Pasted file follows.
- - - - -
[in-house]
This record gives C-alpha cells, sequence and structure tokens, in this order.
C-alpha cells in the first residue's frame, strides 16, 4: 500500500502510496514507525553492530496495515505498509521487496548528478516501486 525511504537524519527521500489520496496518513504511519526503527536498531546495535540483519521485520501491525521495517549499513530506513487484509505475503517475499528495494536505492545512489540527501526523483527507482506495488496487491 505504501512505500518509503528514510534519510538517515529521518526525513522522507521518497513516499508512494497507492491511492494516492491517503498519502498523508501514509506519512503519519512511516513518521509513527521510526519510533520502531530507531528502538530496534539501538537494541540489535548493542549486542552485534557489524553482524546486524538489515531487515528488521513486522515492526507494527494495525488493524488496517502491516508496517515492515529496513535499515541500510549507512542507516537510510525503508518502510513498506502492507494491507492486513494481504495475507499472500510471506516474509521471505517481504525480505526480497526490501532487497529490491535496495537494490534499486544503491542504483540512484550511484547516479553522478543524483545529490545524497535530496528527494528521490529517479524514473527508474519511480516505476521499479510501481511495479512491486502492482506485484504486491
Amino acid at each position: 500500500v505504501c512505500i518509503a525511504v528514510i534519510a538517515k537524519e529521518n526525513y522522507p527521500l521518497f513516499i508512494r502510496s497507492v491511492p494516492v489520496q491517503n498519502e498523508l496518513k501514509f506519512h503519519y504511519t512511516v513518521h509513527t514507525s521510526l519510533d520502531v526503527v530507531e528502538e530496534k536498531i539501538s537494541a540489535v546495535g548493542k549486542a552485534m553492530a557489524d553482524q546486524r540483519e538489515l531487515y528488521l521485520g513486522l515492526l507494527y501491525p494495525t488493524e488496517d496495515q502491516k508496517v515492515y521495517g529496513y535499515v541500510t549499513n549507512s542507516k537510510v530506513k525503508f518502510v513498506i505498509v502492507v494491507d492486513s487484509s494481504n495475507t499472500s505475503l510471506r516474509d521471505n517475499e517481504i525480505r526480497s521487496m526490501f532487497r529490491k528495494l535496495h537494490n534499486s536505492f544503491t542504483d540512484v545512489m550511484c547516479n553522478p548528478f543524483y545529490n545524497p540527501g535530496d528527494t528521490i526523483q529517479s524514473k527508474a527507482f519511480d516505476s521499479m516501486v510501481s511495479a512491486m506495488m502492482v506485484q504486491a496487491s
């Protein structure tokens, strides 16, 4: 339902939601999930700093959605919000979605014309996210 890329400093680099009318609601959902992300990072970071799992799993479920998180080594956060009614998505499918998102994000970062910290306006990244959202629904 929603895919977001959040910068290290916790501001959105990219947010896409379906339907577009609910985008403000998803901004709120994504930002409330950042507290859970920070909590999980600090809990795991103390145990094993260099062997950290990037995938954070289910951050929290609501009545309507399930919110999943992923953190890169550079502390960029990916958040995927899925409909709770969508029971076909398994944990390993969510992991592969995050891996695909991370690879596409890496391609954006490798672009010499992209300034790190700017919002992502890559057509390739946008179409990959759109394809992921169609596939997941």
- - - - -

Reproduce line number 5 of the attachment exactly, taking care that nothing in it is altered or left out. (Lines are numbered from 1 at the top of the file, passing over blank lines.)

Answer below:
């Protein structure tokens, strides 16, 4: 339902939601999930700093959605919000979605014309996210 890329400093680099009318609601959902992300990072970071799992799993479920998180080594956060009614998505499918998102994000970062910290306006990244959202629904 929603895919977001959040910068290290916790501001959105990219947010896409379906339907577009609910985008403000998803901004709120994504930002409330950042507290859970920070909590999980600090809990795991103390145990094993260099062997950290990037995938954070289910951050929290609501009545309507399930919110999943992923953190890169550079502390960029990916958040995927899925409909709770969508029971076909398994944990390993969510992991592969995050891996695909991370690879596409890496391609954006490798672009010499992209300034790190700017919002992502890559057509390739946008179409990959759109394809992921169609596939997941």